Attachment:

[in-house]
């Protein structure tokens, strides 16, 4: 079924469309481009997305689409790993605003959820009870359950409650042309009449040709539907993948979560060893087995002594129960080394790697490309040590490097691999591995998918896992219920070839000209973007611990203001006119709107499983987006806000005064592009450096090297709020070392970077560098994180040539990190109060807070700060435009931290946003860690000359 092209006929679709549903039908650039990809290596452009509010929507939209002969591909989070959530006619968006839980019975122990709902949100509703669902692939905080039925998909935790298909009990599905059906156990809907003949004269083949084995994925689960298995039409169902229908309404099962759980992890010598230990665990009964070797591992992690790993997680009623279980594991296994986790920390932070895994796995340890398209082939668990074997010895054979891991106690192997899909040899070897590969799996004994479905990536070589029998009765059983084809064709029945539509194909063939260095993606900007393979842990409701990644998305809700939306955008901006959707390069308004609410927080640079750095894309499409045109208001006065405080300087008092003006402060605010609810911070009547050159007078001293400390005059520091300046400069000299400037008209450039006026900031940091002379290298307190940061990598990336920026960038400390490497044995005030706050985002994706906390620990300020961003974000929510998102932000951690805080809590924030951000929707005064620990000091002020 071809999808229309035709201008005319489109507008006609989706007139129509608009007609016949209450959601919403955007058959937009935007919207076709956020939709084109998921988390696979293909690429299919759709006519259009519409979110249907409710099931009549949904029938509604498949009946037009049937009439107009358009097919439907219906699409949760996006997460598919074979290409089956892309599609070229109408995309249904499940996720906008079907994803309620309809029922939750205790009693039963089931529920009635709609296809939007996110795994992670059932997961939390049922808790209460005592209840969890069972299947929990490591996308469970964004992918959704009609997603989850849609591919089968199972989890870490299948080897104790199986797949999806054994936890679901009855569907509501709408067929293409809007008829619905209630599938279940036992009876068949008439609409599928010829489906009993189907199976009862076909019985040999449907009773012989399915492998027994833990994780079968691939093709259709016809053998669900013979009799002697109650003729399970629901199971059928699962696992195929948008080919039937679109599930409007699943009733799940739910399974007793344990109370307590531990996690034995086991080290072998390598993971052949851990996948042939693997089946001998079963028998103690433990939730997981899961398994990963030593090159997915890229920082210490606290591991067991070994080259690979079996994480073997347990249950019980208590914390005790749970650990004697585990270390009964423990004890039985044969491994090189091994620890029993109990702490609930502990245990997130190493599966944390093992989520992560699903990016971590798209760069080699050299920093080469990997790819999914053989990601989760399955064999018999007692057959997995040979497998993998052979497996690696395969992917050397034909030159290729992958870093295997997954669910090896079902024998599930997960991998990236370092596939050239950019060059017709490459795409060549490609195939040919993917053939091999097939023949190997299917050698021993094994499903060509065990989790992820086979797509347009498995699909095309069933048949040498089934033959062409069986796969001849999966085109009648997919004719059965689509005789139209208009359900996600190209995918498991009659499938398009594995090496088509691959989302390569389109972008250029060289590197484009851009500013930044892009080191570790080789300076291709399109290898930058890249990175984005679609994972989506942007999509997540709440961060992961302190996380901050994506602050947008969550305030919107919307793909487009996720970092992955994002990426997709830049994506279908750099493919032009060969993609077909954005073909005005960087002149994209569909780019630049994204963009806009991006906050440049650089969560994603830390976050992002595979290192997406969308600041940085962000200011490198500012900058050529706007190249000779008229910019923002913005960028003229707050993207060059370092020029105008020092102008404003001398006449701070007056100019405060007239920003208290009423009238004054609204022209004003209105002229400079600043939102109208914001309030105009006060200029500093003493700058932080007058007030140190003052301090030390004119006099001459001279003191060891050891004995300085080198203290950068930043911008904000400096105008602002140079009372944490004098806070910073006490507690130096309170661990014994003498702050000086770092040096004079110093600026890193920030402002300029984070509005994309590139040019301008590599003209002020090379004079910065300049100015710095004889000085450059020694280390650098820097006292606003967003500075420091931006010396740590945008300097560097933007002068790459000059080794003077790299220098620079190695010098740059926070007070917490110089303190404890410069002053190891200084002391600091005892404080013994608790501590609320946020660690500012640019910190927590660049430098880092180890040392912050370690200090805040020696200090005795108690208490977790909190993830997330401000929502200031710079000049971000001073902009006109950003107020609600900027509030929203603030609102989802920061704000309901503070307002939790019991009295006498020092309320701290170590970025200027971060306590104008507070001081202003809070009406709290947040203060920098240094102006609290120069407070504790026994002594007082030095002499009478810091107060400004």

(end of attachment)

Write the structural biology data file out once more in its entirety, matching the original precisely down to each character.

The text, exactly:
[in-house]
């Protein structure tokens, strides 16, 4: 079924469309481009997305689409790993605003959820009870359950409650042309009449040709539907993948979560060893087995002594129960080394790697490309040590490097691999591995998918896992219920070839000209973007611990203001006119709107499983987006806000005064592009450096090297709020070392970077560098994180040539990190109060807070700060435009931290946003860690000359 092209006929679709549903039908650039990809290596452009509010929507939209002969591909989070959530006619968006839980019975122990709902949100509703669902692939905080039925998909935790298909009990599905059906156990809907003949004269083949084995994925689960298995039409169902229908309404099962759980992890010598230990665990009964070797591992992690790993997680009623279980594991296994986790920390932070895994796995340890398209082939668990074997010895054979891991106690192997899909040899070897590969799996004994479905990536070589029998009765059983084809064709029945539509194909063939260095993606900007393979842990409701990644998305809700939306955008901006959707390069308004609410927080640079750095894309499409045109208001006065405080300087008092003006402060605010609810911070009547050159007078001293400390005059520091300046400069000299400037008209450039006026900031940091002379290298307190940061990598990336920026960038400390490497044995005030706050985002994706906390620990300020961003974000929510998102932000951690805080809590924030951000929707005064620990000091002020 071809999808229309035709201008005319489109507008006609989706007139129509608009007609016949209450959601919403955007058959937009935007919207076709956020939709084109998921988390696979293909690429299919759709006519259009519409979110249907409710099931009549949904029938509604498949009946037009049937009439107009358009097919439907219906699409949760996006997460598919074979290409089956892309599609070229109408995309249904499940996720906008079907994803309620309809029922939750205790009693039963089931529920009635709609296809939007996110795994992670059932997961939390049922808790209460005592209840969890069972299947929990490591996308469970964004992918959704009609997603989850849609591919089968199972989890870490299948080897104790199986797949999806054994936890679901009855569907509501709408067929293409809007008829619905209630599938279940036992009876068949008439609409599928010829489906009993189907199976009862076909019985040999449907009773012989399915492998027994833990994780079968691939093709259709016809053998669900013979009799002697109650003729399970629901199971059928699962696992195929948008080919039937679109599930409007699943009733799940739910399974007793344990109370307590531990996690034995086991080290072998390598993971052949851990996948042939693997089946001998079963028998103690433990939730997981899961398994990963030593090159997915890229920082210490606290591991067991070994080259690979079996994480073997347990249950019980208590914390005790749970650990004697585990270390009964423990004890039985044969491994090189091994620890029993109990702490609930502990245990997130190493599966944390093992989520992560699903990016971590798209760069080699050299920093080469990997790819999914053989990601989760399955064999018999007692057959997995040979497998993998052979497996690696395969992917050397034909030159290729992958870093295997997954669910090896079902024998599930997960991998990236370092596939050239950019060059017709490459795409060549490609195939040919993917053939091999097939023949190997299917050698021993094994499903060509065990989790992820086979797509347009498995699909095309069933048949040498089934033959062409069986796969001849999966085109009648997919004719059965689509005789139209208009359900996600190209995918498991009659499938398009594995090496088509691959989302390569389109972008250029060289590197484009851009500013930044892009080191570790080789300076291709399109290898930058890249990175984005679609994972989506942007999509997540709440961060992961302190996380901050994506602050947008969550305030919107919307793909487009996720970092992955994002990426997709830049994506279908750099493919032009060969993609077909954005073909005005960087002149994209569909780019630049994204963009806009991006906050440049650089969560994603830390976050992002595979290192997406969308600041940085962000200011490198500012900058050529706007190249000779008229910019923002913005960028003229707050993207060059370092020029105008020092102008404003001398006449701070007056100019405060007239920003208290009423009238004054609204022209004003209105002229400079600043939102109208914001309030105009006060200029500093003493700058932080007058007030140190003052301090030390004119006099001459001279003191060891050891004995300085080198203290950068930043911008904000400096105008602002140079009372944490004098806070910073006490507690130096309170661990014994003498702050000086770092040096004079110093600026890193920030402002300029984070509005994309590139040019301008590599003209002020090379004079910065300049100015710095004889000085450059020694280390650098820097006292606003967003500075420091931006010396740590945008300097560097933007002068790459000059080794003077790299220098620079190695010098740059926070007070917490110089303190404890410069002053190891200084002391600091005892404080013994608790501590609320946020660690500012640019910190927590660049430098880092180890040392912050370690200090805040020696200090005795108690208490977790909190993830997330401000929502200031710079000049971000001073902009006109950003107020609600900027509030929203603030609102989802920061704000309901503070307002939790019991009295006498020092309320701290170590970025200027971060306590104008507070001081202003809070009406709290947040203060920098240094102006609290120069407070504790026994002594007082030095002499009478810091107060400004």